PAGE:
A number of cities have been working to reverse the decades-long decline in arts education by testing coordinated approaches to making high-quality arts learning more accessible in and out of school. Such approaches, in cities such as Dallas and Los Angeles, seek to mobilize a range of providers – schools, arts organizations and other community institutions, as well as public and private leaders and funders – to lift the quality and availability of arts learning for youngsters citywide.

Five major funders of such efforts gathered in Seattle on June 18-20, 2009 for one of the first national conferences on the subject. The event, titled AEQ: Access, Equity and Quality in Arts Learning, was hosted during the annual Americans for the Arts convention and brought together experts on arts learning as well as representatives and grantees of The Wallace Foundation, The Ford Foundation, The Grable Foundation, The Heinz Endowments, and The William and Flora Hewlett Foundation. The 80 participants represented programs in 15 cities and counties, nine states and the District of Columbia.

The four objectives of the conference were to:

  • Deepen understanding about the challenges and opportunities related to citywide or county coordinated arts learning initiatives;
  • Assist grantees in planning and program implementation by providing a forum to exchange ideas and experiences and to learn from outside experts;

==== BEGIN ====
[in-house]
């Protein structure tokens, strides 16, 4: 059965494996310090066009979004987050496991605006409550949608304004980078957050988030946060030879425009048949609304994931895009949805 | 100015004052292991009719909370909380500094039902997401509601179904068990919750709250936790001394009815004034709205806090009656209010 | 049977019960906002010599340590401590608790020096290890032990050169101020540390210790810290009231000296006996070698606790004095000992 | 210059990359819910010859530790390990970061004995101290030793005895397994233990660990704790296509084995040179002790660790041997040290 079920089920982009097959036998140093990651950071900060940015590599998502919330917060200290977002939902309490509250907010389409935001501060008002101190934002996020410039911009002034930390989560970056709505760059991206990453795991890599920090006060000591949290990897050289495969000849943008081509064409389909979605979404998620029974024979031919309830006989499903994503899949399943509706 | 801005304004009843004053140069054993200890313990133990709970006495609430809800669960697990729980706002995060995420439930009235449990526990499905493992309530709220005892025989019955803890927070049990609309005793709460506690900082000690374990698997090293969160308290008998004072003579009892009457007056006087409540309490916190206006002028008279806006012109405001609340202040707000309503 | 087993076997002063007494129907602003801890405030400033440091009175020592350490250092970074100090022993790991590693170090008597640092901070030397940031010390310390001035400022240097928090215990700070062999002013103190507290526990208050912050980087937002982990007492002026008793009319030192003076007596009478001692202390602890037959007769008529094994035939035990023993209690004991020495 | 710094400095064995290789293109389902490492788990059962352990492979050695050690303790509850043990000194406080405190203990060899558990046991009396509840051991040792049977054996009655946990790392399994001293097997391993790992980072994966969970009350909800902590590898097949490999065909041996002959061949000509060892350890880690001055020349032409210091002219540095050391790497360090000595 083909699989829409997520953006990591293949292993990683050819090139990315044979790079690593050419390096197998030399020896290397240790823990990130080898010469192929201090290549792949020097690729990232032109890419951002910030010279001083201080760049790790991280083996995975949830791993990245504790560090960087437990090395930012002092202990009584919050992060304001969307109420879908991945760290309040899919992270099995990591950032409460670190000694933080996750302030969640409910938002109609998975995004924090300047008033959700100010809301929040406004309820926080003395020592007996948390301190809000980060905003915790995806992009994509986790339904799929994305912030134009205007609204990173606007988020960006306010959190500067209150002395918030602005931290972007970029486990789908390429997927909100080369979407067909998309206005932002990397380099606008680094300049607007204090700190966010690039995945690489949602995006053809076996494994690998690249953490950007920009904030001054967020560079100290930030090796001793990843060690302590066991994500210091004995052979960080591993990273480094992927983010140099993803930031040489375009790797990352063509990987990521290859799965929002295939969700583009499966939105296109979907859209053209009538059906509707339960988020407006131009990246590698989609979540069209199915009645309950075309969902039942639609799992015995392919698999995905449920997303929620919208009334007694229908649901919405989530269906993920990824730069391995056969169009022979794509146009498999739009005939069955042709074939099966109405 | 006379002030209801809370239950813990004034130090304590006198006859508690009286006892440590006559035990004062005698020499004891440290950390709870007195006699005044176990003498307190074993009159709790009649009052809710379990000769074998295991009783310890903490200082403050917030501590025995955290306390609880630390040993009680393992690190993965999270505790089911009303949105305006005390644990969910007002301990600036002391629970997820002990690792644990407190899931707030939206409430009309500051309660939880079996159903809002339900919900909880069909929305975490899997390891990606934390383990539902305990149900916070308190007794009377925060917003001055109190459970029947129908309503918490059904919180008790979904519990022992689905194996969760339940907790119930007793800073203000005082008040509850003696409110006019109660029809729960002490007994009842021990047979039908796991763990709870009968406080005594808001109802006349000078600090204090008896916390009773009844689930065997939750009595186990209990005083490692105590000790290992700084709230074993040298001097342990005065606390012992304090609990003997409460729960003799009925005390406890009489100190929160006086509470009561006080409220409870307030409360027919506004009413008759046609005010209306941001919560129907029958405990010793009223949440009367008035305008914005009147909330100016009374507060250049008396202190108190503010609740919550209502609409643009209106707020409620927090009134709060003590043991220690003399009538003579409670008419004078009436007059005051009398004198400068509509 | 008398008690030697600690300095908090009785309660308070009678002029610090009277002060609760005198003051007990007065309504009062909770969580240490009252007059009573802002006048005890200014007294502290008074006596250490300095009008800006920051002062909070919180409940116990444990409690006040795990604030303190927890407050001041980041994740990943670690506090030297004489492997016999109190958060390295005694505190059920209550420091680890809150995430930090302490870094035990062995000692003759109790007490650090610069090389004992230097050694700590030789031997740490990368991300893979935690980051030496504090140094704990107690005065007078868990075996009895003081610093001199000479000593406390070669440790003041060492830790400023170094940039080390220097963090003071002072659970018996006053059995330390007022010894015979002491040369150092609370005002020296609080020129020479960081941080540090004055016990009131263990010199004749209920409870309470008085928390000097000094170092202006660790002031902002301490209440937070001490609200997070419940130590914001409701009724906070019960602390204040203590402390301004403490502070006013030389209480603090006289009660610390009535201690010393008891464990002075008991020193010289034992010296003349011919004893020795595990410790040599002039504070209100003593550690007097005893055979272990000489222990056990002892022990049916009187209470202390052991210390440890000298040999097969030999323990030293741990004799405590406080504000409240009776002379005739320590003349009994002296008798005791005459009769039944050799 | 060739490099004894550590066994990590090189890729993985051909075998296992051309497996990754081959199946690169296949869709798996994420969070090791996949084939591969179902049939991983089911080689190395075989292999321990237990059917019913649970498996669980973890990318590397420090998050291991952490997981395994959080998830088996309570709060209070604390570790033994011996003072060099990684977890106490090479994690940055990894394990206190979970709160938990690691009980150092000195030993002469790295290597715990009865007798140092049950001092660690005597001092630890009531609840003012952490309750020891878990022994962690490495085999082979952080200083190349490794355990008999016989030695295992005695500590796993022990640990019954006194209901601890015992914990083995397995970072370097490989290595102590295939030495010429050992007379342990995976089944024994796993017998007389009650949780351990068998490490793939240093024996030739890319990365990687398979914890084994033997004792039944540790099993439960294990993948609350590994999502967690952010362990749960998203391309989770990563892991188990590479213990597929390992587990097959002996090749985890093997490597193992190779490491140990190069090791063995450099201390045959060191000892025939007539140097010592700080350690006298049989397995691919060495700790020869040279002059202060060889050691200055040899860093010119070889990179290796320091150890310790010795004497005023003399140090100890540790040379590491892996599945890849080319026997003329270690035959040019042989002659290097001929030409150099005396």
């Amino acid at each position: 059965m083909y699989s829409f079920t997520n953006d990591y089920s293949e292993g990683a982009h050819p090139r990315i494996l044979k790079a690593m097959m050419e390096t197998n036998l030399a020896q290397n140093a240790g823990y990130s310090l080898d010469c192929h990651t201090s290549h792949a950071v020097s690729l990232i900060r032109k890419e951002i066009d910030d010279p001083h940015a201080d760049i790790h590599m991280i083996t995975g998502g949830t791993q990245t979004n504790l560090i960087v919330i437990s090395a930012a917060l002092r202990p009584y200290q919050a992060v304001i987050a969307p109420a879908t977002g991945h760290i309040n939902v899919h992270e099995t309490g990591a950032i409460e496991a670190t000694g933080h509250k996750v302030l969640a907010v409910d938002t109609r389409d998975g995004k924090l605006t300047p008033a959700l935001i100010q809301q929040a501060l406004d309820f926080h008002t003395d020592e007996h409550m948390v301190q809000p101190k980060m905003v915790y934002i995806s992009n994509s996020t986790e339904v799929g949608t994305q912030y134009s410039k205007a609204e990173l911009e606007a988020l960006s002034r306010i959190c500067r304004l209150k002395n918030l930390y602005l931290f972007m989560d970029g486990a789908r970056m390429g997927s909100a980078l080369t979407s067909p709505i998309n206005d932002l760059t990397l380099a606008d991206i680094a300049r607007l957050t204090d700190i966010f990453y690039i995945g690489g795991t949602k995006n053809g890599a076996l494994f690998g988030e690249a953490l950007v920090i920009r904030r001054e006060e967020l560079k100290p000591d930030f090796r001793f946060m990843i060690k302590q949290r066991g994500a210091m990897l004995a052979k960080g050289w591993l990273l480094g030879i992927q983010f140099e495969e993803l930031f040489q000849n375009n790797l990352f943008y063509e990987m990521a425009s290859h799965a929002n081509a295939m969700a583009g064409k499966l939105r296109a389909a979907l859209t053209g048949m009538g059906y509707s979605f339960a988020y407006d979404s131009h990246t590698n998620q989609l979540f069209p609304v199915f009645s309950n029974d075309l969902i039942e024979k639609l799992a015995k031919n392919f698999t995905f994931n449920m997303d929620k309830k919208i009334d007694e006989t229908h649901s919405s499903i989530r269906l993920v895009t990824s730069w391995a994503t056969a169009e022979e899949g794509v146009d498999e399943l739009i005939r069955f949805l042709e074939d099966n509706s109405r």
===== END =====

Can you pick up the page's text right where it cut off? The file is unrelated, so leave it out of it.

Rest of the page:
• Explore interest in future networking opportunities; and
  • Enable foundations supporting these efforts to share knowledge about arts learning issues and trends.

As described in a background paper, (click here) access, equity, and quality are common goals of coordinated arts learning initiatives.

View the following visual highlights from conference presentations and panels:

Culture, Racial Identity and Agency:
Probing the Possibilities of a Culturally Responsive Pedagogy

  • Dr. Mary Stone Hanley, George Mason University, keynote speaker

Dr. Hanley shared her recent research commissioned by The Heinz Endowments that addressed the connections between racial identity and success through arts learning. Dr. Hanley’s slides highlight the framework of this pedagogy using drama as an example, and promote the concepts of student empowerment and agency.
  To view Professor Hanley’s slideshow, click here.